Postmedia to cut another 20% of its workforce as losses escalate

Postmedia, my employer, posted its year-end financial results today, which includes a $100-million quarterly loss and a bunch of other numbers that don’t look good.

For those who don’t have a financial stake in Postmedia, these numbers may not matter to you. But more significant for people in the media industry is the company’s response: It wants to cut its total payroll by 20%. After implementing changes over the past year, including staff reductions, that reduced its operating expenses by $75 million a year, it’s doing the same again, cutting a fifth out of its $361-million payroll.

Assuming the cuts are evenly spread, this would mean Postmedia losing about 800 of its 4,000 employees at newspapers including the National Post, Montreal Gazette, Toronto Sun, Calgary Herald, Edmonton Journal, Vancouver Sun/Province and lots of smaller papers.

The company plans to do this in part through a voluntary buy-out program, which means I may lose some more colleagues. And I’m not 100% reassured that my own job is safe.

This is only the latest triple-digit staff reduction to come to a Canadian media giant in the past decade. Bell, Rogers, Quebecor, CBC and others have also made significant cuts, which increases the supply of journalists in the marketplace and makes it harder for others, particularly young people, to find jobs in the field.

The CWA union, representing many Postmedia employees, is urging the government to take action, and presumably order Postmedia broken up.

More coverage in the Postmedia-owned Financial Post, or The Canadian Press.

7 thoughts on “Postmedia to cut another 20% of its workforce as losses escalate

  1. jimduff

    Begs the question of what will happen to all those little community weeklies, like the Gananoque Reporter, the only credible voice in the clamor over the eminent-domain seizure of prime waterfront property for condo development. The Kingston Whig-Standard, also a PostMedia paper has already shown itself to be a nutless wonder in the condominium-isation of Kingston’s historic waterfront. Are readers better off if the debt-laden monster dies and leaves room for whatever remains?

  2. William Bockstael

    It is quite understandable, people are turning to digital media, including myself. I listen to radio stations from my native town in Belgium online, most of the radio I listen to is online. I keep my subscription to The Gazette because I volunteer teaching English and use some articles for the classes, and also read the editorial page, other than that I would have cancelled a long time ago, even The Gazette online has become boring, it is updated maybe once or twice a day, so I have not much use for it. If newspapers are full of irrelevant content people will stop buying them, circulation will go down and so will what they charge for advertising, which means less revenue and more costs cuts

    1. Fagstein Post author

      even The Gazette online has become boring, it is updated maybe once or twice a day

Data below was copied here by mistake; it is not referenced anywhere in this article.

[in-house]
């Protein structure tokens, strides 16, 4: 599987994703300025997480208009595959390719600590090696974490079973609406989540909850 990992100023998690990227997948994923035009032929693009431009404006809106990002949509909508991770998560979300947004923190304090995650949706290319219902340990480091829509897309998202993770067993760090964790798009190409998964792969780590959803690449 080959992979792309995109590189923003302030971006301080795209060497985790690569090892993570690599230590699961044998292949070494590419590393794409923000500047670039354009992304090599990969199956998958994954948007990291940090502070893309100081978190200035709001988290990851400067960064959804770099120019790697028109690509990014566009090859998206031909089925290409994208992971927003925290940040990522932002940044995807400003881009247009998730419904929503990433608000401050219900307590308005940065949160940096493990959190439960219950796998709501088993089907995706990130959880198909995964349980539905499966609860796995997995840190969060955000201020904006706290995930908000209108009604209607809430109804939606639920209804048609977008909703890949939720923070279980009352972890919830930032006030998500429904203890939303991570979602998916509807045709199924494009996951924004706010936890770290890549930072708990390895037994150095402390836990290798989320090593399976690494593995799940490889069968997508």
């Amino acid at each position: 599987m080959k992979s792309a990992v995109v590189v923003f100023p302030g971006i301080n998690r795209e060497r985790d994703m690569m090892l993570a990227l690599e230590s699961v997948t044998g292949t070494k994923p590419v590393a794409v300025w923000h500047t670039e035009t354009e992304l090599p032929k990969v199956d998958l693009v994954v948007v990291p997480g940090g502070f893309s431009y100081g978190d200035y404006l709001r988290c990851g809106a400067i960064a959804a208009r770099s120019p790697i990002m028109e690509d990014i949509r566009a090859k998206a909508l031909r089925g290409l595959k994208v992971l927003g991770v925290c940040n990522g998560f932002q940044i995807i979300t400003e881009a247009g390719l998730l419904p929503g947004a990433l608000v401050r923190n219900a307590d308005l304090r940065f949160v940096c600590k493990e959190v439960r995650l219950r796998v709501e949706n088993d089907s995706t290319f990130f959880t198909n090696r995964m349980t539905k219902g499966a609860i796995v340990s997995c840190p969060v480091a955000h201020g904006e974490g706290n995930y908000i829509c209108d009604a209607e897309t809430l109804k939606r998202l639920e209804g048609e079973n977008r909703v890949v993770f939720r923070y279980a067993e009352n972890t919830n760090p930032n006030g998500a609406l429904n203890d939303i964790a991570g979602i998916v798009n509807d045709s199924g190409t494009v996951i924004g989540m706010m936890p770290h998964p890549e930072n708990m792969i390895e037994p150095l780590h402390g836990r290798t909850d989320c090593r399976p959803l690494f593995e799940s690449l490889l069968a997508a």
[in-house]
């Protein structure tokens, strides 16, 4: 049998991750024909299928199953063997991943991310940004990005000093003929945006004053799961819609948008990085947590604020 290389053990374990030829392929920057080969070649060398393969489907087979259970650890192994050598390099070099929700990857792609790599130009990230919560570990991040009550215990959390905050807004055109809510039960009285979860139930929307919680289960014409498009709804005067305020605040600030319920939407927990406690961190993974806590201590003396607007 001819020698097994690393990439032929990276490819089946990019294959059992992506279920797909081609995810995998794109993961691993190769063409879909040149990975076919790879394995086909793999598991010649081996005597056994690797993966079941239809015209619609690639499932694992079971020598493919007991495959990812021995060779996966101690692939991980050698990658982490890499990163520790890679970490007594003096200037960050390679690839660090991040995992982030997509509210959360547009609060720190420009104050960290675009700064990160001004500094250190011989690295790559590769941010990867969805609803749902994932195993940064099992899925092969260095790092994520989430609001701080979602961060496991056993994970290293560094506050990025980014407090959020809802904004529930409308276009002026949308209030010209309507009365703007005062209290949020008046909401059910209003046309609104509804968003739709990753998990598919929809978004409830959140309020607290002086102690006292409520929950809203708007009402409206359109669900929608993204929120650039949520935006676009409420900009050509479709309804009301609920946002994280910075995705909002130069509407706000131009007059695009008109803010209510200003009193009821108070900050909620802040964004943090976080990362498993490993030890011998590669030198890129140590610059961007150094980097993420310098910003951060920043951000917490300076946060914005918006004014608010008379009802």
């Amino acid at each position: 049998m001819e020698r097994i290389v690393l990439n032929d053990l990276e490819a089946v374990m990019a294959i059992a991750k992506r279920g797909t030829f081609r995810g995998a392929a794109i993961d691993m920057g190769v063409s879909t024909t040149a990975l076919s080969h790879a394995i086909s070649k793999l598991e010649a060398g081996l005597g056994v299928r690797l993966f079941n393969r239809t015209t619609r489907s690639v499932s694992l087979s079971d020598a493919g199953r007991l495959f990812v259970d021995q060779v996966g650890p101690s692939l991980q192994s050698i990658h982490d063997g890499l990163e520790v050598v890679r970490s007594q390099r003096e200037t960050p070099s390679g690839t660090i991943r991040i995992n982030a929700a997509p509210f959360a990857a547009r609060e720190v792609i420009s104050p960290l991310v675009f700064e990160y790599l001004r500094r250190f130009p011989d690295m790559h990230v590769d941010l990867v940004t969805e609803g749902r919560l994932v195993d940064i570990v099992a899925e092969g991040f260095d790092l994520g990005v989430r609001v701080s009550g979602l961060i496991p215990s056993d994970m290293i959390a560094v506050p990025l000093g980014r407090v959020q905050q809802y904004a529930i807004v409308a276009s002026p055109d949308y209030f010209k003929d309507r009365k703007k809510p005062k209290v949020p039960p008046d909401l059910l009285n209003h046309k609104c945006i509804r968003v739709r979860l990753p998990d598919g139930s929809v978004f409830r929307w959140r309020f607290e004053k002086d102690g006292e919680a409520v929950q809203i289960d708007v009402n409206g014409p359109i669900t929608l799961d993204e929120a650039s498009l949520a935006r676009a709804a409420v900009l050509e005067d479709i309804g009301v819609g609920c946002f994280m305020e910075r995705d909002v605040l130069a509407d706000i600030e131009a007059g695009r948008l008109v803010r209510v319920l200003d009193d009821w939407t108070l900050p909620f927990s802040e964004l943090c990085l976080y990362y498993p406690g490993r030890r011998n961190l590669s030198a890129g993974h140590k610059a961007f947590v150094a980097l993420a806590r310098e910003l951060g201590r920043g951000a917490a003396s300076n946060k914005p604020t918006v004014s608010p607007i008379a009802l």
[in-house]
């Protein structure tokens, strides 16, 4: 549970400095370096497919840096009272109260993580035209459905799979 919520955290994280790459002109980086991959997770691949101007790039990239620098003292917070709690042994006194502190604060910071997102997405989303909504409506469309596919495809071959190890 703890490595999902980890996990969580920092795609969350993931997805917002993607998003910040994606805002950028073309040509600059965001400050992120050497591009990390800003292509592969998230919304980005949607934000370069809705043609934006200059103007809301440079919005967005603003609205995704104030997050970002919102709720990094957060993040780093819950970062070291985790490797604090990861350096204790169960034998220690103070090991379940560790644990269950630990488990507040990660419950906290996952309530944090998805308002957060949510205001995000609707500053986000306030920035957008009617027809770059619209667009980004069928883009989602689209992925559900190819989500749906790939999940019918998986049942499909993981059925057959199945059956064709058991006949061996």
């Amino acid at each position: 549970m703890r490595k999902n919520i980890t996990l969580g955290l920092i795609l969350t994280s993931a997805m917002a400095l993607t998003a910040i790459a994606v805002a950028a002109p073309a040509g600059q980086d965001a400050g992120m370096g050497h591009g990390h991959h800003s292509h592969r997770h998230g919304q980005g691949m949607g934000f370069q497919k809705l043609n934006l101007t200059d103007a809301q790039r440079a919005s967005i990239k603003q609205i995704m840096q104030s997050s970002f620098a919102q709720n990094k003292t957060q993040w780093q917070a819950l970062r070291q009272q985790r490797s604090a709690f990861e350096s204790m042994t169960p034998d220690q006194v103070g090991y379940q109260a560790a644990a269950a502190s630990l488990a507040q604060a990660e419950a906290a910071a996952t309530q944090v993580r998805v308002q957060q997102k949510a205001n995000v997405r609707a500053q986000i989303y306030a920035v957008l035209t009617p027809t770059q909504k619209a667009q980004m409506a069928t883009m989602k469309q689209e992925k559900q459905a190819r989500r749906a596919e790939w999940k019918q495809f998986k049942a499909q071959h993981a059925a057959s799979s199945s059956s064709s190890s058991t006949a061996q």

The website is updated continuously between 6am and midnight.

  3. dilbert

    Postmedia continues down the same alley way, it’s narrowing all the time and at some point, they will sadly hit a dead end unless they find a door to exit on one side or the other. Basically, they keep trying to “shrink to profitability” but each time the cuts no only get rid of fat, but they also take away meat and bone. That means fewer locally produced stories, less local interest material, fewer experienced column writers, less photos, fewer pages… and that makes the product less desirable. That in turn reduces readership and accelerates declining ad revenues, which fuels another round.

    Good luck on this one Steve. Hopefully that magic door will open before the speeding juggernaut that is Postmedia finds the inevitable brick wall.

  4. Mario D.

    Bad and sad news. But are they really news ? Although we all hate to hear about this , it makes me wonder how some can be surprized about it until it strikes them in the face.
    As you said we can lose ourselves in the number and at the end of the day they serve no purpose to avoid the unavoidable. The paper business is going down the internet drain sooner or later.
    But every time we talk about it comes the numbers ,copies printed copies sold, we are in good shape etc etc etc. I fail to understand how everyone does not come to their senses at some point. Now the paper giants are even asking for the government s help to make it through !
    It made sense for them while they were milking the cow dry but now that it s due date, they need some more income to pay more and more dividends .

    It may sound as a harsh comment but the little guys have very little to say in that game and although it is sad to see friends that cared so much about their jobs go , everyone needs to look at things as they are now for there is no tomorrow .

  5. Richard G

    Bummer . You combine this bad news with the ever shrinking Anglo presence in Quebec and finally cable cord-cutting and you have a tsunami of bad news for local media . My 20 something kids will likely never subscribe to a newspaper. magazine , cable or have a land line . Even an old fart like me has cancelled our Gazette subscription because as Dilbert wrote “they keep trying to “shrink to profitability” to where finally there was no there there .
    The always oblivious CRTC didn’t believe people would cut their phone land lines . Now they don’t believe people will cut their cable . People did the first and they will do the second .


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